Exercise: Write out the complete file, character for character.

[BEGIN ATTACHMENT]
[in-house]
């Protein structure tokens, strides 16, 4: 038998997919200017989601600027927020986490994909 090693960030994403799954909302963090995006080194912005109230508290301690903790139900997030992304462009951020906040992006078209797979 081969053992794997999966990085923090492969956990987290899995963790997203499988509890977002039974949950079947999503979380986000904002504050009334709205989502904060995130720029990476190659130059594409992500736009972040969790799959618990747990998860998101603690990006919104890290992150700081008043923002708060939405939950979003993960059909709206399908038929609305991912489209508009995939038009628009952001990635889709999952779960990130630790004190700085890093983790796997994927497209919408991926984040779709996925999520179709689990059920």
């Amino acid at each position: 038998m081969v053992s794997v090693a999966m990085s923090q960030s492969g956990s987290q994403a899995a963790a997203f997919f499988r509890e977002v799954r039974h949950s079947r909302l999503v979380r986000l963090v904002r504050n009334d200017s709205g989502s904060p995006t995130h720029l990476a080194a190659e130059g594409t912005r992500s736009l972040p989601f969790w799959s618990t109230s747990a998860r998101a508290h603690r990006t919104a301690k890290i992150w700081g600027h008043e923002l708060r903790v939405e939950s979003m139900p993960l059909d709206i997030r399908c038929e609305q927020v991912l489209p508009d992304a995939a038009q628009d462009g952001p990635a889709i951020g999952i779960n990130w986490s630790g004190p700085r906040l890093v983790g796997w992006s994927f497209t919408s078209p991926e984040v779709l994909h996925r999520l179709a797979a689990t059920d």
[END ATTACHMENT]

[in-house]
């Protein structure tokens, strides 16, 4: 038998997919200017989601600027927020986490994909 090693960030994403799954909302963090995006080194912005109230508290301690903790139900997030992304462009951020906040992006078209797979 081969053992794997999966990085923090492969956990987290899995963790997203499988509890977002039974949950079947999503979380986000904002504050009334709205989502904060995130720029990476190659130059594409992500736009972040969790799959618990747990998860998101603690990006919104890290992150700081008043923002708060939405939950979003993960059909709206399908038929609305991912489209508009995939038009628009952001990635889709999952779960990130630790004190700085890093983790796997994927497209919408991926984040779709996925999520179709689990059920």
């Amino acid at each position: 038998m081969v053992s794997v090693a999966m990085s923090q960030s492969g956990s987290q994403a899995a963790a997203f997919f499988r509890e977002v799954r039974h949950s079947r909302l999503v979380r986000l963090v904002r504050n009334d200017s709205g989502s904060p995006t995130h720029l990476a080194a190659e130059g594409t912005r992500s736009l972040p989601f969790w799959s618990t109230s747990a998860r998101a508290h603690r990006t919104a301690k890290i992150w700081g600027h008043e923002l708060r903790v939405e939950s979003m139900p993960l059909d709206i997030r399908c038929e609305q927020v991912l489209p508009d992304a995939a038009q628009d462009g952001p990635a889709i951020g999952i779960n990130w986490s630790g004190p700085r906040l890093v983790g796997w992006s994927f497209t919408s078209p991926e984040v779709l994909h996925r999520l179709a797979a689990t059920d």